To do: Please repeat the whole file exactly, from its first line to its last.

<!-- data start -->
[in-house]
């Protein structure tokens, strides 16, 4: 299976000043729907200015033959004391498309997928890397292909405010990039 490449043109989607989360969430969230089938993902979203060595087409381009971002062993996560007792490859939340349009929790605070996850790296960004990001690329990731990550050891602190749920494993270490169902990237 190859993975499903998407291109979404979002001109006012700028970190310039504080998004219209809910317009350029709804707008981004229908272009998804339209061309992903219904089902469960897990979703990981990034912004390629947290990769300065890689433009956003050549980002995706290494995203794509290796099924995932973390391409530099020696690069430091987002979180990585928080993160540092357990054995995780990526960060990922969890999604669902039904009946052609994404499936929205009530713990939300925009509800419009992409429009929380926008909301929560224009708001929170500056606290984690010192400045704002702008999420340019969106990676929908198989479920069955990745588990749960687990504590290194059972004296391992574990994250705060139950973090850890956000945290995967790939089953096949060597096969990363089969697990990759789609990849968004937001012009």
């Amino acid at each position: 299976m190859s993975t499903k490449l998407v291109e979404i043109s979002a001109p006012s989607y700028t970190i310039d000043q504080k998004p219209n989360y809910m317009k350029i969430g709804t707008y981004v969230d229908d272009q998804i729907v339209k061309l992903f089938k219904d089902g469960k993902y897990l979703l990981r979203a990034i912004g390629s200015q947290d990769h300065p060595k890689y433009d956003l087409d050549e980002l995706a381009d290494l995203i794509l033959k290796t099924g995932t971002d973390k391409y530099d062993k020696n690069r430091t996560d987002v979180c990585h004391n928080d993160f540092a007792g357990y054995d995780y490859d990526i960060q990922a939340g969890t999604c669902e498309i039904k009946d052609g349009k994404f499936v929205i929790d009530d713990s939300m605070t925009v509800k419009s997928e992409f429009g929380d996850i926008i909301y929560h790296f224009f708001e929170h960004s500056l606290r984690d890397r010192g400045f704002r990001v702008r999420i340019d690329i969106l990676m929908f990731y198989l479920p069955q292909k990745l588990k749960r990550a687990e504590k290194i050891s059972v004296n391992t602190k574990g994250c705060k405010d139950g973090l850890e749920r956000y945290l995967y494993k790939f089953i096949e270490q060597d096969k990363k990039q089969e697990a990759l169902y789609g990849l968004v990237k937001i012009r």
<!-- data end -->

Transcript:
[in-house]
């Protein structure tokens, strides 16, 4: 299976000043729907200015033959004391498309997928890397292909405010990039 490449043109989607989360969430969230089938993902979203060595087409381009971002062993996560007792490859939340349009929790605070996850790296960004990001690329990731990550050891602190749920494993270490169902990237 190859993975499903998407291109979404979002001109006012700028970190310039504080998004219209809910317009350029709804707008981004229908272009998804339209061309992903219904089902469960897990979703990981990034912004390629947290990769300065890689433009956003050549980002995706290494995203794509290796099924995932973390391409530099020696690069430091987002979180990585928080993160540092357990054995995780990526960060990922969890999604669902039904009946052609994404499936929205009530713990939300925009509800419009992409429009929380926008909301929560224009708001929170500056606290984690010192400045704002702008999420340019969106990676929908198989479920069955990745588990749960687990504590290194059972004296391992574990994250705060139950973090850890956000945290995967790939089953096949060597096969990363089969697990990759789609990849968004937001012009």
């Amino acid at each position: 299976m190859s993975t499903k490449l998407v291109e979404i043109s979002a001109p006012s989607y700028t970190i310039d000043q504080k998004p219209n989360y809910m317009k350029i969430g709804t707008y981004v969230d229908d272009q998804i729907v339209k061309l992903f089938k219904d089902g469960k993902y897990l979703l990981r979203a990034i912004g390629s200015q947290d990769h300065p060595k890689y433009d956003l087409d050549e980002l995706a381009d290494l995203i794509l033959k290796t099924g995932t971002d973390k391409y530099d062993k020696n690069r430091t996560d987002v979180c990585h004391n928080d993160f540092a007792g357990y054995d995780y490859d990526i960060q990922a939340g969890t999604c669902e498309i039904k009946d052609g349009k994404f499936v929205i929790d009530d713990s939300m605070t925009v509800k419009s997928e992409f429009g929380d996850i926008i909301y929560h790296f224009f708001e929170h960004s500056l606290r984690d890397r010192g400045f704002r990001v702008r999420i340019d690329i969106l990676m929908f990731y198989l479920p069955q292909k990745l588990k749960r990550a687990e504590k290194i050891s059972v004296n391992t602190k574990g994250c705060k405010d139950g973090l850890e749920r956000y945290l995967y494993k790939f089953i096949e270490q060597d096969k990363k990039q089969e697990a990759l169902y789609g990849l968004v990237k937001i012009r």